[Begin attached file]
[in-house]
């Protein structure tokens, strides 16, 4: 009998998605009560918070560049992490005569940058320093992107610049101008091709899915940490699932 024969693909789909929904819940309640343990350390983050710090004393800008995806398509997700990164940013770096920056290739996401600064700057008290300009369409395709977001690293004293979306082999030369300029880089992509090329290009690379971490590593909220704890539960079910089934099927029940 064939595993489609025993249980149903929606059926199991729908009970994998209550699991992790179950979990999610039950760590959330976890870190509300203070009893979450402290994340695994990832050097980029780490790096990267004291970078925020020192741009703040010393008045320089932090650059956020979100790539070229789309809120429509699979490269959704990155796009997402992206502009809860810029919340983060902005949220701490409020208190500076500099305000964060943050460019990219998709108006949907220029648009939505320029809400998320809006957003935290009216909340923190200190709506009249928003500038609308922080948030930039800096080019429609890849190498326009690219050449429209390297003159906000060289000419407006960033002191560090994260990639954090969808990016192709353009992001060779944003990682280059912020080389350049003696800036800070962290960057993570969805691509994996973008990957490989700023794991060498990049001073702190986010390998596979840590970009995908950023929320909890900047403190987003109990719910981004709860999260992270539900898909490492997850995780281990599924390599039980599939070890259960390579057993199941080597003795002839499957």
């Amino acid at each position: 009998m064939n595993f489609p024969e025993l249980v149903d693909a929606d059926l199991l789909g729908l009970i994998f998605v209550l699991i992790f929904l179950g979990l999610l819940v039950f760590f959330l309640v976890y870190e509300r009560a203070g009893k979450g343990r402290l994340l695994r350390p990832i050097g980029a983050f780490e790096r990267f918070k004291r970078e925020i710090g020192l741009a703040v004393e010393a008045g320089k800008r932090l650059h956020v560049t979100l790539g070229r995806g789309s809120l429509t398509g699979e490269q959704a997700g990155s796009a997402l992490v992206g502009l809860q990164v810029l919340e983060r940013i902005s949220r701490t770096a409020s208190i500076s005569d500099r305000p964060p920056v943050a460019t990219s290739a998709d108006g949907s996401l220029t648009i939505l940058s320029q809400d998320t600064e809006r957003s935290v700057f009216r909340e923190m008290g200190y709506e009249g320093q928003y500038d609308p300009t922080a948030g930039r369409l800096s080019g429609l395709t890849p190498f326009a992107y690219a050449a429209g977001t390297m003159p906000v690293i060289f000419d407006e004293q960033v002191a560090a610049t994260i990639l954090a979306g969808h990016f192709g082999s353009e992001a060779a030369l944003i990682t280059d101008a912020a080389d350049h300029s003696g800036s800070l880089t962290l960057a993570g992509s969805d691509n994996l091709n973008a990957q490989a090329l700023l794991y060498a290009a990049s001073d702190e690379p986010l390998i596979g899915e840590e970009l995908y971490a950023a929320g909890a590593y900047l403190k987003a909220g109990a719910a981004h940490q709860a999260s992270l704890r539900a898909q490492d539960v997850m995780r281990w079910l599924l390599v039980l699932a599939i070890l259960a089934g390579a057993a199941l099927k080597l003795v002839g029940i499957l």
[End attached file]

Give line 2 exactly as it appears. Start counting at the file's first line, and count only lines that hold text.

């Protein structure tokens, strides 16, 4: 009998998605009560918070560049992490005569940058320093992107610049101008091709899915940490699932 024969693909789909929904819940309640343990350390983050710090004393800008995806398509997700990164940013770096920056290739996401600064700057008290300009369409395709977001690293004293979306082999030369300029880089992509090329290009690379971490590593909220704890539960079910089934099927029940 064939595993489609025993249980149903929606059926199991729908009970994998209550699991992790179950979990999610039950760590959330976890870190509300203070009893979450402290994340695994990832050097980029780490790096990267004291970078925020020192741009703040010393008045320089932090650059956020979100790539070229789309809120429509699979490269959704990155796009997402992206502009809860810029919340983060902005949220701490409020208190500076500099305000964060943050460019990219998709108006949907220029648009939505320029809400998320809006957003935290009216909340923190200190709506009249928003500038609308922080948030930039800096080019429609890849190498326009690219050449429209390297003159906000060289000419407006960033002191560090994260990639954090969808990016192709353009992001060779944003990682280059912020080389350049003696800036800070962290960057993570969805691509994996973008990957490989700023794991060498990049001073702190986010390998596979840590970009995908950023929320909890900047403190987003109990719910981004709860999260992270539900898909490492997850995780281990599924390599039980599939070890259960390579057993199941080597003795002839499957």